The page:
A paving machine from Strata Corporation prepares to smooth out the concrete in another section of the taxiway at the Watford City Municipal Airport. (photo by Lance Jay Jr.)
Grid Operators Need to Share Concerns
Grid operators, industry leaders and consumers need to be willing to speak up about growing concerns about electric reliability, because the problem will only get worse if they don't.
That was the message from Julie Fedorchak, who chairs the ND Public Service Commission, in remarks this week to a Lignite Energy Council stakeholder meeting. The LEC was approved last year as an 11th stakeholder sector of the Midcontinent Independent System Operator (MISO), giving the coal sector a voice on the MISO Advisory Committee (see article in July 31, 2020 newsletter). Fedorchak, who also serves as the current president of the Organization of MISO States, said it's important that the lignite industry have a voice in the process.
Click here to listen to Fedorchak's comments.
MISO is the primary electric market in the Upper Midwest where most of North Dakota's lignite-based plants sell their power. It also dispatches those generating facilities, deciding what power sources go on the grid and and in what order. Fedorchak said she's observed growing awareness among MISO participants of the threat to reliability as more intermittent sources are added and more baseload facilities are shut down.
Click here to listen to Fedorchak's comments.
Fedorchak said she's encouraged that MISO is now conducting a regional resource assessment to get a better handle on the types of electric generation assets that are available, and more importantly, any plans by operators to shut them down.
Click here to listen to Fedorchak's comments.
As was evident during the 2021 ND legislative session, utilities are often reluctant to defend the coal industry because of increasing pressure from the ESG movement, which actively discourages investment in fossil fuels. Fedorchak said it's essential that the electric industry and its consumers share their concerns to avoid potentially catastrophic blackouts in the future.
Click here to listen to Fedorchak's comments.
Just 15 years ago, coal supplied 76 percent of the electricity on the MISO grid. Today, that number is often 40 percent or less, and based on current plant retirement plans, MISO projects it will fall below 10 percent in the early 2030s. Click here to see MISO's real-time market display. Click here to see survey results from MISO's latest regional resource assessment.
Bank Investments Could Be Pulled
North Dakota joined 14 other states in sending a strongly-worded letter this week to the Biden administration, chastising Climate Envoy John Kerry and others for privately pressuring U.S. banks and financial institutions to refuse to lend to or invest in coal, oil and natural gas companies.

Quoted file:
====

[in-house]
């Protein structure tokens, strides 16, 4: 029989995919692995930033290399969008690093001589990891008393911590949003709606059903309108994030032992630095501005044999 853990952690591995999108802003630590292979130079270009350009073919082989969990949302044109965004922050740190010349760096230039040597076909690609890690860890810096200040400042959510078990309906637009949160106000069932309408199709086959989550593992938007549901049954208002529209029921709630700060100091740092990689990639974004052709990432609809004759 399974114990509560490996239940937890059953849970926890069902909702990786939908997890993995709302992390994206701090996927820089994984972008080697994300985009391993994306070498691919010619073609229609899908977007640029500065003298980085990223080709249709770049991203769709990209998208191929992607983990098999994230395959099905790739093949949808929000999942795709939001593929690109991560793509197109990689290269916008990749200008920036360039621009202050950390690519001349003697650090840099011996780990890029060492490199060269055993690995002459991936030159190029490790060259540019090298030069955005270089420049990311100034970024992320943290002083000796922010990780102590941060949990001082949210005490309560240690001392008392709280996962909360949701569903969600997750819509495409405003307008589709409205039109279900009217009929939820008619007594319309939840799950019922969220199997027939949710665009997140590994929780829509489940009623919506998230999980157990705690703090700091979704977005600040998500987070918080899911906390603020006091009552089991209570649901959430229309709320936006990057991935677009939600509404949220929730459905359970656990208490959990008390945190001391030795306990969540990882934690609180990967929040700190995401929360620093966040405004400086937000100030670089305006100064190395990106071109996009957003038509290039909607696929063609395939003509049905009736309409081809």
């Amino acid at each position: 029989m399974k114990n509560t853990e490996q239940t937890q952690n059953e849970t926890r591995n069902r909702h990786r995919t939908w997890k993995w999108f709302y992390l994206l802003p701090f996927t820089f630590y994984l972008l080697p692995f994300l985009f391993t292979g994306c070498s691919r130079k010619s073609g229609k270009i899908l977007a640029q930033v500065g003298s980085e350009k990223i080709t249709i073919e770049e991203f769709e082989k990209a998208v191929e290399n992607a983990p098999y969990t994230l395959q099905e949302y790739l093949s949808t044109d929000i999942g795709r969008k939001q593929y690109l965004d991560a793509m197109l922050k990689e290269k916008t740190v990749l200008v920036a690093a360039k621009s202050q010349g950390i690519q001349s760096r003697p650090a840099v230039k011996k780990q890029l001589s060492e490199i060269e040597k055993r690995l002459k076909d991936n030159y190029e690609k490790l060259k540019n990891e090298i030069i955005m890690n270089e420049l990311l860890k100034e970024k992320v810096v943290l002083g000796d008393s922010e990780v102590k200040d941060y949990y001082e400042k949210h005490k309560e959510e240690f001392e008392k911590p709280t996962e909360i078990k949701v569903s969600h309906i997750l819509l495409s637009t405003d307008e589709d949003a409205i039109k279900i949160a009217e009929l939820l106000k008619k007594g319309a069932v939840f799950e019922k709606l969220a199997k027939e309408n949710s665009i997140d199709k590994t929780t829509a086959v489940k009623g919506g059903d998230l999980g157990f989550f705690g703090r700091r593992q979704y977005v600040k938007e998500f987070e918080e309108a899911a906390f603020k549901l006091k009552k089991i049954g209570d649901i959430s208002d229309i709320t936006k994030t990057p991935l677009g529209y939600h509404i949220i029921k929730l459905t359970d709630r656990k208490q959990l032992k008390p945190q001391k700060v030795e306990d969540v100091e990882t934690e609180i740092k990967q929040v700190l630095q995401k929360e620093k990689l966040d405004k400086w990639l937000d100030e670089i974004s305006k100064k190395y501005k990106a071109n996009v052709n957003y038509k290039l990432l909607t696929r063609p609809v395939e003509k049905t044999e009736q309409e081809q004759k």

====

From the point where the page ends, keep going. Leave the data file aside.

"As a collective, we strongly oppose command-and-control economic policies that attempt to bend the free market to the political will of government officials," said the letter, which was signed by ND State Treasurer Thomas Beadle. "It is simply antithetical to our nation’s position as a democracy and a capitalist economy for the Executive Branch to bully corporations into curtailing legal activities."
Kerry has been meeting with the banking industry in an effort to promote investment in "green energy" to support Biden's fanciful goal of decarbonizing the US economy, despite the fact that 80 percent of the energy consumed today comes from hydrocarbon fuels. At the same time, Kerry is pressuring banks to reject any investment in coal, oil or natural gas development projects. The Biden administration is also expected to attempt to require mandatory disclosure of "material climate risks" for publicly-listed companies, and is developing anti-fossil fuel environmental regulations.
The letter from the treasurers said energy-producing states "refuse to allow the federal government to pick our critical industries as losers, based purely on President Biden’s own radical political preferences and ideologies."
"The coal, oil, and natural gas industries in our states are vital to our nation’s economy," the letter said. "These industries provide jobs, health insurance, critical tax revenue, and quality of life to families across our country."
The treasurers' letter went on to note that the states intend to put banks and financial institutions on notice of their position, urging them not to give in to pressure from the Biden Administration to refuse to lend to or invest in coal, oil and natural gas companies. It suggested that the states would withdraw their investments from financial institutions that engage in tactics that are contrary to their economic interests.
Runway Expansion to be Finished Oct. 1
Concrete work has resumed this spring on a $24 million project that will lengthen the runway at Watford City Municipal Airport to better accommodate large aircraft associated with oilfield activity.